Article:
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What Happens to Your Body When You Eat Canned Soup

Canned soup can save you time and money, but it may have some negative effects on your body.

Soup may be one of the coziest meals you can make for yourself. And while there are plenty of one-pot or slow cooker recipes that make cooking soup a bit easier, sometimes you just want to be able to press a button on the microwave and have your dinner prepared. That's where canned soups come in handy.

The convenience of canned soups enhances their appeal in more ways than one. Not only are they quick and easy to make, but canned soups are also generally super affordable, too. Unfortunately, there is a catch: Many canned soup products tend to fall on the "unhealthier" side of the healthy-eating spectrum, due to the large amounts of sodium, preservatives, and added sugars they can contain.

But what exactly does happen to your body when you eat canned soup? We asked dietitians to find out. And if you're looking for some healthier canned soup options, make sure to check out 7 Canned Soups With the Highest Quality Ingredients.

You might feel full faster

Canned soup

According to Amy Goodson, MS, RD, CSSD, LD, author of The Sports Nutrition Playbook, and member of our expert medical board, canned soup may help satiate your appetite sooner.

"Canned soup can often help people feel full due to its liquid content, and fluids often help you to manage your portion sizes at meals," Goodson says. "This is especially true if you add extra vegetables to your canned soup."

"Truth be told, you may not be full for long—but in the moment, canned soup might help fill you up," Goodson continues.

However, if you happen to pick up a lighter can of soup, try bulking it up by adding more meat, beans, or lentils to sustain feelings fullness long after eating. Additionally, you can add a vegetable-heavy side salad to go along with your meal.

You might be more hydrated

This one may surprise you, but canned soup can actually help hydrate you.

"Many exercisers skimp on hydration in the cooler months because they don't want to drink cold fluids when training, or they just don't think they need to because they are not sweating as much," says Goodson. "But the truth is, you still need to replace fluids and electrolytes if you train heavy and intensely. The great news is that canned soup can help!"

Canned soup—or soup of any kind—should, of course, never replace your water consumption. However, as Goodson explains that "soup's warm fluid and added sodium content can help warm you up and hydrate you after a chilly outdoor workout in the fall and winter months."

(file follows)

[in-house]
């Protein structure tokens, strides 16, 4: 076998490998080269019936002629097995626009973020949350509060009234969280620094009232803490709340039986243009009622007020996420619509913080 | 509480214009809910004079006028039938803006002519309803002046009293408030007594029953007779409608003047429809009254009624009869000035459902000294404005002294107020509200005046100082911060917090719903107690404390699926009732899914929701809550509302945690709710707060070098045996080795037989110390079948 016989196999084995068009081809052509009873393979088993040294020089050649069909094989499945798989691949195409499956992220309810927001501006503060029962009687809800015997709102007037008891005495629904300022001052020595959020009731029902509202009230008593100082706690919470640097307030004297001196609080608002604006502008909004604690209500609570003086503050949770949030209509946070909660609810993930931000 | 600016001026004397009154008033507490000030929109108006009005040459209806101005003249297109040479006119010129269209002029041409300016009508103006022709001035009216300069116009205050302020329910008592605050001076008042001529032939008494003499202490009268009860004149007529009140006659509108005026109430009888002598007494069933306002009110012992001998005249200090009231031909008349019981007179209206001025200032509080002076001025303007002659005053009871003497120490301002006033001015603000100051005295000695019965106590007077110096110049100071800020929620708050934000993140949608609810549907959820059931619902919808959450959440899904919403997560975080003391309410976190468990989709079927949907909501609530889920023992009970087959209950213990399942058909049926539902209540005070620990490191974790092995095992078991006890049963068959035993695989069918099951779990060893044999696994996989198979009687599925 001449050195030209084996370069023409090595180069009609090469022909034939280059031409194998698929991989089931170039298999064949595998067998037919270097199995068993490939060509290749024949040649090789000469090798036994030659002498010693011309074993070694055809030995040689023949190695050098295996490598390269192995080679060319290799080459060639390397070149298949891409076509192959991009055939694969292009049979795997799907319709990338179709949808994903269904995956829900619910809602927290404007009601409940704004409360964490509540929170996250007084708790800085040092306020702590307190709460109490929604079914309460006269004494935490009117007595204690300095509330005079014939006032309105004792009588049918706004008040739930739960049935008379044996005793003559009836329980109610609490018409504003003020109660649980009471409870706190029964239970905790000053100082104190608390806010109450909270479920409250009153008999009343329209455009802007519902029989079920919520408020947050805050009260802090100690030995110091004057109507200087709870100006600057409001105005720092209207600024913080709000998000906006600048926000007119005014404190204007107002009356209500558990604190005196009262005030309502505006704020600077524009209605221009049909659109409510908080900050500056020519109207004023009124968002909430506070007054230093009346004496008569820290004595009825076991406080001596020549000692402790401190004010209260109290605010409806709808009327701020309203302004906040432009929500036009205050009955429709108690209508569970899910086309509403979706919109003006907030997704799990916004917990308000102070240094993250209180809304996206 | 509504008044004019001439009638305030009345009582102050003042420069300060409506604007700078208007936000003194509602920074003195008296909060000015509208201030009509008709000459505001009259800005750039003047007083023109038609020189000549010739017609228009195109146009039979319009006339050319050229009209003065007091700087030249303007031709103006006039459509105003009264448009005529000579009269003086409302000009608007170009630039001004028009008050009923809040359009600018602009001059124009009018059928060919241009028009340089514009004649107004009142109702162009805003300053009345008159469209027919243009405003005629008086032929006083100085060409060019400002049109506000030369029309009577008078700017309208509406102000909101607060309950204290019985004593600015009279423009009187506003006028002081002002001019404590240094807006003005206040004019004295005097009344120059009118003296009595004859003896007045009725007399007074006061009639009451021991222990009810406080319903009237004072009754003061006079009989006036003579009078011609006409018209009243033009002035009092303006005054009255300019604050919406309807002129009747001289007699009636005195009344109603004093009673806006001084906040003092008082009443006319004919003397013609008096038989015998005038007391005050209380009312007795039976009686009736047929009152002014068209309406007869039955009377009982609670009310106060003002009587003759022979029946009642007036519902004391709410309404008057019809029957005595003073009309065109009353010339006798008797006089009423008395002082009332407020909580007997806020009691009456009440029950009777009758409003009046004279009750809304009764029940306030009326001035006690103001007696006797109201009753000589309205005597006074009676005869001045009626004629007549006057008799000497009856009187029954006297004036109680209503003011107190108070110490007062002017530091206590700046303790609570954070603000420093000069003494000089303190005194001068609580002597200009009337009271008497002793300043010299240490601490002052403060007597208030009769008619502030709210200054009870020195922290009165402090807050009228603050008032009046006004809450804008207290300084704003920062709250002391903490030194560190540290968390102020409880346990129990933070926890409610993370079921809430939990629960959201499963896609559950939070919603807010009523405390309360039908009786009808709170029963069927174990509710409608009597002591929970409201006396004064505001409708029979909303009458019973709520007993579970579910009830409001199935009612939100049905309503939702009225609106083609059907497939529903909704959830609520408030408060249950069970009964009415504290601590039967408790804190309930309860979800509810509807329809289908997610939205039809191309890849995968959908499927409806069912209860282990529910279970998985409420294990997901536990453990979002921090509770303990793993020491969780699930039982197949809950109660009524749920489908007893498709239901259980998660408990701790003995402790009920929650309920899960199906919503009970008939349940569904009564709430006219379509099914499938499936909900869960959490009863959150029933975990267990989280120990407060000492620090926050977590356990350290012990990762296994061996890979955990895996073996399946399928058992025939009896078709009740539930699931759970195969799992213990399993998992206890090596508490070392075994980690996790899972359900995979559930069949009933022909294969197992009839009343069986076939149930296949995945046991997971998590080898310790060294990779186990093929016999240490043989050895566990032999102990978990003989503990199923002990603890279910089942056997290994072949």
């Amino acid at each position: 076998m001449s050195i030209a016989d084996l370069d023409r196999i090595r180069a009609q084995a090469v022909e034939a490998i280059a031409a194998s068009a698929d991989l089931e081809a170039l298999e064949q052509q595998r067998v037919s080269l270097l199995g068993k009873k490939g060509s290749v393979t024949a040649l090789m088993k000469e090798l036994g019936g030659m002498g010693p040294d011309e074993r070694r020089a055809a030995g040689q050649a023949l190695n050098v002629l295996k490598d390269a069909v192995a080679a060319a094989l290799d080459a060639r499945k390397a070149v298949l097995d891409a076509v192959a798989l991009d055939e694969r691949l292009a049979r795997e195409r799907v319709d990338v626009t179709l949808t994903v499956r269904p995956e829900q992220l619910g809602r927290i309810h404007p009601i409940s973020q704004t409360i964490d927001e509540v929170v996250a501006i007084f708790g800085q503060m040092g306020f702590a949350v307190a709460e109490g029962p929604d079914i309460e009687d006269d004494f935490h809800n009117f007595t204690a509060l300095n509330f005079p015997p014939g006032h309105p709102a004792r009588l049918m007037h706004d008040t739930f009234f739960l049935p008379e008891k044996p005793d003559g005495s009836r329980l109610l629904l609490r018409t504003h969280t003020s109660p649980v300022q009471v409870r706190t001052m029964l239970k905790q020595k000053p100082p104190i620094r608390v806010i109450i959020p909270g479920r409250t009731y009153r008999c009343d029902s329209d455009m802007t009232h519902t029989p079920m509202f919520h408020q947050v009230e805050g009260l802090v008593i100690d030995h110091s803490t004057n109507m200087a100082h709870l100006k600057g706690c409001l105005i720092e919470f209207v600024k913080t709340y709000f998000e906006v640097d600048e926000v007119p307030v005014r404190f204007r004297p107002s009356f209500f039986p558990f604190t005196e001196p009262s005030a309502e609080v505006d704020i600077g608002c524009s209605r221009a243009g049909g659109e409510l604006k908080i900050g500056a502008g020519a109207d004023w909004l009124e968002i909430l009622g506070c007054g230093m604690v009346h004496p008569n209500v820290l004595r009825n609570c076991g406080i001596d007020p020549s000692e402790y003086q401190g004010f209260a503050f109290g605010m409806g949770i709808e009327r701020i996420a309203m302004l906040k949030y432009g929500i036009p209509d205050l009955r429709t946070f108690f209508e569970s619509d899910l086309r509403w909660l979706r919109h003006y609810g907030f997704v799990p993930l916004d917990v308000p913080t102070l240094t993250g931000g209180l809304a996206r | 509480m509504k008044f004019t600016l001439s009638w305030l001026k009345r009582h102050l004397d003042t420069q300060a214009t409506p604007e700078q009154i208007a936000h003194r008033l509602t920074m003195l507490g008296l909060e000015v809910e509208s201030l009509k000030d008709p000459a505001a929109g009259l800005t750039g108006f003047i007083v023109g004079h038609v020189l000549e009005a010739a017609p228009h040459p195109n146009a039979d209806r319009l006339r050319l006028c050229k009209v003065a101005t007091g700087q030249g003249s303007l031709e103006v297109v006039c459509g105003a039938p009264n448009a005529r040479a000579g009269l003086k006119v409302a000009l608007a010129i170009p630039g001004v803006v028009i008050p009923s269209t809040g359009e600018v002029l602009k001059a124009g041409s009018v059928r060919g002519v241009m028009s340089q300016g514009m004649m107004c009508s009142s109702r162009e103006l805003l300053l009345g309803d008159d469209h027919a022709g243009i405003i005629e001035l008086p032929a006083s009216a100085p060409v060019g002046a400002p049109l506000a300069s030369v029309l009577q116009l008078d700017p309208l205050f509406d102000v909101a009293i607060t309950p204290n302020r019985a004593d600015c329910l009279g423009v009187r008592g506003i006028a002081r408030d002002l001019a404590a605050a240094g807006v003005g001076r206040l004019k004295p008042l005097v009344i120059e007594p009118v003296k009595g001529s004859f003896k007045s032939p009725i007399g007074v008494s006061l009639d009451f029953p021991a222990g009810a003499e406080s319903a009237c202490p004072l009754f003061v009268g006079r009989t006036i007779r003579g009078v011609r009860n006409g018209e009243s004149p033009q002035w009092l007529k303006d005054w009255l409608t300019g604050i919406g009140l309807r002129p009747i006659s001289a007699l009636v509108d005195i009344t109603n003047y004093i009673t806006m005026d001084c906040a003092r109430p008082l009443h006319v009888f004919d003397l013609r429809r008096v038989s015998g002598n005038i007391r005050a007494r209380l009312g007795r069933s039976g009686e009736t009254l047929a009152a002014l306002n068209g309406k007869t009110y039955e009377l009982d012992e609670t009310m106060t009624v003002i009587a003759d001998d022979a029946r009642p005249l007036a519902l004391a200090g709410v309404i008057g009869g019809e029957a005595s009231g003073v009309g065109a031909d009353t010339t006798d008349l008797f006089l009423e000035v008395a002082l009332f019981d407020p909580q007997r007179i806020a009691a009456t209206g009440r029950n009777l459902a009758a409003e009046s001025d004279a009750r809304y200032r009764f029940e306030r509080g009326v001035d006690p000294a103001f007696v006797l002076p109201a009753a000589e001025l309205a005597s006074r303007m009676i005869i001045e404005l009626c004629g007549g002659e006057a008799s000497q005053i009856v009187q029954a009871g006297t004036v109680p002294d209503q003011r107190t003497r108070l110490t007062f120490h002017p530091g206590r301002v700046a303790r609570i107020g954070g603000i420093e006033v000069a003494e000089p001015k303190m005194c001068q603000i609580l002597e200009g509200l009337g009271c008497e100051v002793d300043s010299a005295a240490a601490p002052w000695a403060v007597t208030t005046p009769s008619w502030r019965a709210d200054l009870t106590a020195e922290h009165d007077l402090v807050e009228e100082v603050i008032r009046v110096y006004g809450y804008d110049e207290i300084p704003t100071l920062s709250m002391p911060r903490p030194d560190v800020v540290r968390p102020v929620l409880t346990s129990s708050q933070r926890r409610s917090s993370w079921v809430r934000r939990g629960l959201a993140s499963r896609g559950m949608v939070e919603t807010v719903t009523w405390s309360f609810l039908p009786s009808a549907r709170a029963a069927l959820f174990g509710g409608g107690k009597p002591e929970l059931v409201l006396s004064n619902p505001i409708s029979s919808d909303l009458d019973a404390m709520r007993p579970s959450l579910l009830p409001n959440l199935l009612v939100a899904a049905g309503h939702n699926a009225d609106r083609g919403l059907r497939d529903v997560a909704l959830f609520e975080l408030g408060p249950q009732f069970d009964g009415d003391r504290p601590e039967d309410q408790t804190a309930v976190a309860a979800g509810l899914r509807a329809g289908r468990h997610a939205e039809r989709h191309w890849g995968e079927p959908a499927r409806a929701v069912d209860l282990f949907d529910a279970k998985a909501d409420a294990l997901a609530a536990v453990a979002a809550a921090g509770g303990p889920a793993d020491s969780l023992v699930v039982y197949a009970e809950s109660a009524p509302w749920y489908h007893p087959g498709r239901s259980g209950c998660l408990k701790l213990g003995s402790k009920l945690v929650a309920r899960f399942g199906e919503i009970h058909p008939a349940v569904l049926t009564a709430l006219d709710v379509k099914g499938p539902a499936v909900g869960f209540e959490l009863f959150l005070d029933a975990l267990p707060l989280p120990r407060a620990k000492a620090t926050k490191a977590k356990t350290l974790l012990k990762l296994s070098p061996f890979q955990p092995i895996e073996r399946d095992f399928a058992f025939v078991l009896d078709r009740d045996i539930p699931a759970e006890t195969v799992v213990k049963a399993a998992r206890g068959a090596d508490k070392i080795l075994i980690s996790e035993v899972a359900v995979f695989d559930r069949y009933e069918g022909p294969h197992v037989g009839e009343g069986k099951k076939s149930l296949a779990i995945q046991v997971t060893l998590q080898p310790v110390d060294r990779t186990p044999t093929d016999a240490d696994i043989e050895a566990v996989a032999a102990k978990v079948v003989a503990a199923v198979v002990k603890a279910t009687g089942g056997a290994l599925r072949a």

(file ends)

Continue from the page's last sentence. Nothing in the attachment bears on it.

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It may raise your blood pressure

While a mild amount of sodium (around 500 milligrams) is necessary for certain nerve and muscle functions, consuming too much sodium may have detrimental effects on your blood pressure.

"Most Americans consume too much sodium from fast food, packaged foods, and processed snacks—and canned soups are often right up there in sodium content," says Goodson. "The challenge is that regularly consuming more sodium than the maximum recommended value—no more than 2,300 milligrams per day—can contribute to a potential increase in blood pressure over time."

It may contribute to inflammation

Eating soup

Along with sodium, it's important to take note of how much added sugar or refined carbohydrates may be lurking in your canned soup.

"Many canned soups are made with low-quality pastas from refined carbohydrates, and some of the sweeter, creamier soups have added sugars as well," says Trista Best, MPH, RD, who is a registered dietitian at Balance One Supplements.

Added sugar and refined carbohydrates—which include things like white bread, white flour, and pasta made with processed flours—in small amounts are not necessarily problematic. However, concerns arise when sugar and refined carbs consumed in larger quantities on a regular basis.

"Both ingredients may be highly inflammatory and can lead to poor gut health and weight gain," says Best.

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You may retain water

As mentioned above, many types of canned soups are high in sodium, which may lead to things like high blood pressure.

"Even if you have a lower calorie canned soup, the excessive sodium in soups may lead to fluid retention and bloating, which can lead to a lot of physical discomfort," says Lisa Young, PhD, RDN, author of Finally Full, Finally Slim, and member of our medical expert advisory board.

Canned soup can be a great way to save yourself the effort, time, and money. Yet at the same time, some canned soup varieties are loaded with sodium, added sugar, and refined carbs, making these a not-so-ideal choice. If you are still craving soup and want to grab a quick can, just look for options with lower levels of sodium and ones that are full of plenty of vegetables.

Samantha Boesch
Samantha was born and raised in Orlando, Florida and now works as a writer in Brooklyn, NY. Read more about Samantha
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